The second trend that eventually ran afoul of this systematics work was the progressive development of biblical interpretation itself. A tradition of scholarship arose that began to take the Bible seriously as a collection of documents written within identifiable historical and cultural contexts. Left behind were naïve understandings that treated the narratives of the Bible as stories about semi-fictional or mythological characters unlike the modern readers. Also left behind were the allegorical readings of many texts, the move that made the Bible ahistorical and washed away difficult things by seeing them as symbolic. The interpretation of the Bible became a rigorous discipline, some would say a science, that had clear rules based on the analysis of ancient literature in general.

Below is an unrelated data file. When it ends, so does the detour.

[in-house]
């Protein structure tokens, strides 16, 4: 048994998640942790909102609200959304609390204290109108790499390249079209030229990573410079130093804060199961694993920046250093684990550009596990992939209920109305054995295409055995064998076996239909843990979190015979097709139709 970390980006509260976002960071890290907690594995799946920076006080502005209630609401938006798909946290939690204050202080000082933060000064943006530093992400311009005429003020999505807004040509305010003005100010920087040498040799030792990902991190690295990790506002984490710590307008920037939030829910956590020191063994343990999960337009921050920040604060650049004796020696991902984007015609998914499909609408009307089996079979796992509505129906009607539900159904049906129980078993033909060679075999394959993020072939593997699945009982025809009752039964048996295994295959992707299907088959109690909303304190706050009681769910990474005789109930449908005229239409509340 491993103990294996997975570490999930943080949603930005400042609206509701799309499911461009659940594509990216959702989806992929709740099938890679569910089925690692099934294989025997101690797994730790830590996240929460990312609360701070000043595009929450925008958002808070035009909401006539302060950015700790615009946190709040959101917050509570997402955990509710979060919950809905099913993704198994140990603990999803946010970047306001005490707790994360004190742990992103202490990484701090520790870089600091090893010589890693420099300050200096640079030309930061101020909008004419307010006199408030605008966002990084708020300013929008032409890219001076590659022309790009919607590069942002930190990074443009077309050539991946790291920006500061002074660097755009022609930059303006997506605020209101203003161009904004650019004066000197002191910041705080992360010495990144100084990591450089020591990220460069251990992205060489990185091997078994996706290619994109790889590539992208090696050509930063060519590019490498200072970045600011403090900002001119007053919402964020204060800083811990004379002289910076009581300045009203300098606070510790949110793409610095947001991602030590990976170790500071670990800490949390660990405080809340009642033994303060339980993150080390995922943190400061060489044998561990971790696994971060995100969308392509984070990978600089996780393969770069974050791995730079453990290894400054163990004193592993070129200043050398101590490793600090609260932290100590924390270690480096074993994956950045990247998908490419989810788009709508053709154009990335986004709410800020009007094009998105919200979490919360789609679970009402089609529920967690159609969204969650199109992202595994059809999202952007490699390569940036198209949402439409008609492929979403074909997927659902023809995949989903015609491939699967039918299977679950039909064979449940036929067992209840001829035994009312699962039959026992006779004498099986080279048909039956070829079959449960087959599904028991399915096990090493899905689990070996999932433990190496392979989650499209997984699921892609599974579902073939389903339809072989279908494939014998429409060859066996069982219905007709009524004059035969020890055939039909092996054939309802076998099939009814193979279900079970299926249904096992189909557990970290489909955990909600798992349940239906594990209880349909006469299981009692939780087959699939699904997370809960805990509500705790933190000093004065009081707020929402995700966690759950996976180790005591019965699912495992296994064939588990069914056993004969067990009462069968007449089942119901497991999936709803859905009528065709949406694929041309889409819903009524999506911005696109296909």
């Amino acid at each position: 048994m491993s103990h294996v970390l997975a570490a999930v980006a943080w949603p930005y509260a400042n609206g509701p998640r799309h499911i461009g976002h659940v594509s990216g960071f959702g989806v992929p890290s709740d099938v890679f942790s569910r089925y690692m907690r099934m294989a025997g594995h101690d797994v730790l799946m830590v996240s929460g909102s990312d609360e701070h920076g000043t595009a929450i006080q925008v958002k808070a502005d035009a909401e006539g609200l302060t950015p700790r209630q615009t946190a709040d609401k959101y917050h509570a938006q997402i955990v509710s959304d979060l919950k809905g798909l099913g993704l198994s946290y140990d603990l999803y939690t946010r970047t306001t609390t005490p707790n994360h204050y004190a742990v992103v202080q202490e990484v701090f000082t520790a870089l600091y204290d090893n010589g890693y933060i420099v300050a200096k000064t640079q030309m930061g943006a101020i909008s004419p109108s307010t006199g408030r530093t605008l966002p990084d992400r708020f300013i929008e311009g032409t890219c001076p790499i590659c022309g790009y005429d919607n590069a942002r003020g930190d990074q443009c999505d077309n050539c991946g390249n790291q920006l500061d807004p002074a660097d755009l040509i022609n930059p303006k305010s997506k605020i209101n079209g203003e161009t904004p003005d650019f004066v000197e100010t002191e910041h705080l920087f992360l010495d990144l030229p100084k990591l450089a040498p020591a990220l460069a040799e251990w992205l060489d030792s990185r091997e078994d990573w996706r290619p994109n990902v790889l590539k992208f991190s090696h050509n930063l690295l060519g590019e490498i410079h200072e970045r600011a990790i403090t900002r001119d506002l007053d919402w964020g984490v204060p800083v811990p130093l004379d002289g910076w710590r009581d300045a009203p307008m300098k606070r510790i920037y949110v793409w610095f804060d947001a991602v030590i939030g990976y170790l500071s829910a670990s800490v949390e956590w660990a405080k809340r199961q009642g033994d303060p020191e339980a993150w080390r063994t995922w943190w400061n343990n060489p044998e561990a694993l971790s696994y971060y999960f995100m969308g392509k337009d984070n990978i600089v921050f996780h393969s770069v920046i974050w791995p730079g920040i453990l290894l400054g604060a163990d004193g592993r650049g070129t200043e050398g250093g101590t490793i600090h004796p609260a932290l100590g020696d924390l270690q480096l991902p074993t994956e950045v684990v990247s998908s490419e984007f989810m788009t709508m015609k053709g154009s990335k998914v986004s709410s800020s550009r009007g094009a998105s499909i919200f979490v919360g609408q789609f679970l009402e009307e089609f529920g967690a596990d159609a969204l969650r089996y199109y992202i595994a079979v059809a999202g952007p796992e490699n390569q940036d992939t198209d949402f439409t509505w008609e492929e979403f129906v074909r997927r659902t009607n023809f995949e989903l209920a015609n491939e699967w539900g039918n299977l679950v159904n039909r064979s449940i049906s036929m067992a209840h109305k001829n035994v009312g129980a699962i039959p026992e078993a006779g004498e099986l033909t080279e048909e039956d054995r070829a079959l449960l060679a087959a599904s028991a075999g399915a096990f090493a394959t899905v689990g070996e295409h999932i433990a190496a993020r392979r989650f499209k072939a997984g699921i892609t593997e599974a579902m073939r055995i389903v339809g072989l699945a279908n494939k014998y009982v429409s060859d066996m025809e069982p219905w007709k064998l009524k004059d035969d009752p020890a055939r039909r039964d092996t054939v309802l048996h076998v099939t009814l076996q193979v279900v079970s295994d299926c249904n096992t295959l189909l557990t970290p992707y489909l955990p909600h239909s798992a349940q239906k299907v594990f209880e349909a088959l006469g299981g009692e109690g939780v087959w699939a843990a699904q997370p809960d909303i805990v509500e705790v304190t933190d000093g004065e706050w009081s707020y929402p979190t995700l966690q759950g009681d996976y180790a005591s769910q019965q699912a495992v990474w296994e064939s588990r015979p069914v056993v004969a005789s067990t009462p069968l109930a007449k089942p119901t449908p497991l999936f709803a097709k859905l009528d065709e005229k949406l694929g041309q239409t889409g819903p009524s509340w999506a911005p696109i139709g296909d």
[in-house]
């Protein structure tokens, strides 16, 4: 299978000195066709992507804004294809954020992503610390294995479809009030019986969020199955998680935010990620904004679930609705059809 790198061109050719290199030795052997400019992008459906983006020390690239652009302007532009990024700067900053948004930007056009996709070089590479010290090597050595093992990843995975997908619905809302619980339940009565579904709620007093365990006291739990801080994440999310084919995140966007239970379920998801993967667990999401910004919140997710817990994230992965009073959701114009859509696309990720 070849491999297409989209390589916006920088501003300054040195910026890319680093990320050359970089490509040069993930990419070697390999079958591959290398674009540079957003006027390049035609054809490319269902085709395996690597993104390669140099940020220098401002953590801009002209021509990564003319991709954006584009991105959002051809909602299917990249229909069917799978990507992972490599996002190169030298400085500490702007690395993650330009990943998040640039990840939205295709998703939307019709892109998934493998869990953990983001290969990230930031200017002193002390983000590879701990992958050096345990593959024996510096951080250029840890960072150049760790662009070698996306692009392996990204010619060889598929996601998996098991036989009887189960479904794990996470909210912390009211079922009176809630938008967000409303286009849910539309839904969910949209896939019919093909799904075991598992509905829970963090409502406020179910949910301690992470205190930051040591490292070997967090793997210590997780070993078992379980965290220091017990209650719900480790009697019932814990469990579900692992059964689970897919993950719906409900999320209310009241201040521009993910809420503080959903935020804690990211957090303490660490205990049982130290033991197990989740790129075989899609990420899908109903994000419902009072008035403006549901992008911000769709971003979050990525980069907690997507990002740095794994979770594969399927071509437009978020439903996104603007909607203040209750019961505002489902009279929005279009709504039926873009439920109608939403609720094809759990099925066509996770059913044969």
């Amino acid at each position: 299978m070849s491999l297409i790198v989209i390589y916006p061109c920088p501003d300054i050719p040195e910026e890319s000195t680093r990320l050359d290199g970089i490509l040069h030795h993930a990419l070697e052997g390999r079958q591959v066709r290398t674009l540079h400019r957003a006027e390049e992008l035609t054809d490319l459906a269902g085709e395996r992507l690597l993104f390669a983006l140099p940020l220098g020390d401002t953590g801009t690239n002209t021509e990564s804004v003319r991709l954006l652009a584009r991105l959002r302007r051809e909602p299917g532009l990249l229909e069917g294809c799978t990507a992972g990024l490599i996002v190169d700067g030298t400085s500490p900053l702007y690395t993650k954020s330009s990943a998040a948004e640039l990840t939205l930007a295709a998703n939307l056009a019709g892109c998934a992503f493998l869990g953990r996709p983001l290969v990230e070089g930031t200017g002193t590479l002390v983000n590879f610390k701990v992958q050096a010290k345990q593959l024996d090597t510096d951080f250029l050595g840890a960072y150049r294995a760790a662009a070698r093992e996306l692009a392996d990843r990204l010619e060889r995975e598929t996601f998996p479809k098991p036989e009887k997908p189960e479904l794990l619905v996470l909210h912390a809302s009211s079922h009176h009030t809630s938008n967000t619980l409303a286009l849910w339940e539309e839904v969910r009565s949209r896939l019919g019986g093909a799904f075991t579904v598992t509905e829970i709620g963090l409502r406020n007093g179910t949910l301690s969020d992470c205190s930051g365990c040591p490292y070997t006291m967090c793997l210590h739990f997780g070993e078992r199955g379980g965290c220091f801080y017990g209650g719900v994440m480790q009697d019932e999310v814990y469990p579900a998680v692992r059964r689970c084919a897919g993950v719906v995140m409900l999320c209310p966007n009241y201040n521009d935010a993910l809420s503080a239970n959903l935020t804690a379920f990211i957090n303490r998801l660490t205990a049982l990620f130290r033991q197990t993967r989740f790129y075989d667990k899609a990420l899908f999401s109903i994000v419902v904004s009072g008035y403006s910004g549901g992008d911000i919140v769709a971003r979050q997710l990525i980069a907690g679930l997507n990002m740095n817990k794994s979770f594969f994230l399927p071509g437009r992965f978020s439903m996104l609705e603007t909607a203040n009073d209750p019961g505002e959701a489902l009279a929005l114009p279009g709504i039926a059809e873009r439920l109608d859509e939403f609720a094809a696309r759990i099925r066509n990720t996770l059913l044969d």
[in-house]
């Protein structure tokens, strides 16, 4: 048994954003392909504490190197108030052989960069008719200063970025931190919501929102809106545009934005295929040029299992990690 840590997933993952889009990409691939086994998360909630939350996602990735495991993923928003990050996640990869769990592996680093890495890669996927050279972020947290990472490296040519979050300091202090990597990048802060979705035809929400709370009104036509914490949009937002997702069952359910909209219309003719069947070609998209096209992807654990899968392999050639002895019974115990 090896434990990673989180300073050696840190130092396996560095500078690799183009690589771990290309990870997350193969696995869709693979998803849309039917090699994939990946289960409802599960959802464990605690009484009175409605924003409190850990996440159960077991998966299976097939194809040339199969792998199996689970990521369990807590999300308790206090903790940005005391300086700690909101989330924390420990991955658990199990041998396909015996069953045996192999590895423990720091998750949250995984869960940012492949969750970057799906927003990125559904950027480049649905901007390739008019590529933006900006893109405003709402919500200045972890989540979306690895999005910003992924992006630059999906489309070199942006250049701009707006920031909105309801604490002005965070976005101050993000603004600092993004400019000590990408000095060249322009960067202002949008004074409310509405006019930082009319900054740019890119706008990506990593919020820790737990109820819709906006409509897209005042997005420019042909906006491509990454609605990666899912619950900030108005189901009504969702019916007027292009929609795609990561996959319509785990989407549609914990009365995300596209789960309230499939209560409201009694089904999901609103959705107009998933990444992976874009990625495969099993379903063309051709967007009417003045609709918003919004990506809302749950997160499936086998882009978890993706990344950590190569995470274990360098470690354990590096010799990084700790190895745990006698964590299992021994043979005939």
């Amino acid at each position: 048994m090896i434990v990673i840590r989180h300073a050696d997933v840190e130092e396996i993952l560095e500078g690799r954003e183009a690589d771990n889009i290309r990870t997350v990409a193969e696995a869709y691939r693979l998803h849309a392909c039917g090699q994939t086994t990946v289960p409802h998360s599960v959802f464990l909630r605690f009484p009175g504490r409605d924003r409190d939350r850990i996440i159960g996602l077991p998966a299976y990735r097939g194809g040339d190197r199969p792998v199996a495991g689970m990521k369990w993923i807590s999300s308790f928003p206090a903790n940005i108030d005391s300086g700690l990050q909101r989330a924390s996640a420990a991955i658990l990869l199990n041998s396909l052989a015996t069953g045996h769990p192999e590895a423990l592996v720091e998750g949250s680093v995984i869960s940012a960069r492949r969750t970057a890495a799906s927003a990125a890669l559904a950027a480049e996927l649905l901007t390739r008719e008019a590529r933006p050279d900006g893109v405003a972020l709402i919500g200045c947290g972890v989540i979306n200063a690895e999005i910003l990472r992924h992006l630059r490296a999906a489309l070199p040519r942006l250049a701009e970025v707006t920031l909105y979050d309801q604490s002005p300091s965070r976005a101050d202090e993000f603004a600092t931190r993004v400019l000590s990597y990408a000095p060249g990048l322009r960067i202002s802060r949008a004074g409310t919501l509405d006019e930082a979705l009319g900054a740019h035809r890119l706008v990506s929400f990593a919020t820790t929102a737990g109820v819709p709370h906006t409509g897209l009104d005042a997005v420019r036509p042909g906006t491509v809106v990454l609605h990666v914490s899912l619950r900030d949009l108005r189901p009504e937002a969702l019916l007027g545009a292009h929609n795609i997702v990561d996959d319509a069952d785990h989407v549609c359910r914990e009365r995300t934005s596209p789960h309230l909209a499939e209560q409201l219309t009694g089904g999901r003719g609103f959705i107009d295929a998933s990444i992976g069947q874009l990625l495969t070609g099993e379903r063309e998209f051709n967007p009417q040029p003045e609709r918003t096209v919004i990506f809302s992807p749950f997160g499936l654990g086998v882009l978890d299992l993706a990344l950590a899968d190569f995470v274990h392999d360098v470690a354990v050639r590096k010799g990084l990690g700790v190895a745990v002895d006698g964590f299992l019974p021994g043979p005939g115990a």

In the mid-twentieth century, these two trends were primed for a collision. Whether entirely aware of it or not, evangelical scholars had always been influenced by their systematic presuppositions when interpreting the Bible. Nowhere is this seen more clearly than in the principle of the evangelical “analogy of faith,” the idea that all readings of Scripture must fit into the larger grid of what the church has taught historically. This amounted to the triumph of systematicians over biblical interpreters and is still the case within evangelical scholars today (as witnessed by many of the papers read at the Evangelical Theological Society).

We should not be surprised by this. Luther shifted authority from the hierarchical teachers of the church to the individual, thereby resulting in semi-biblical conclusions driven by theological and doctrinal presuppositions. This was somewhat inevitable, I think.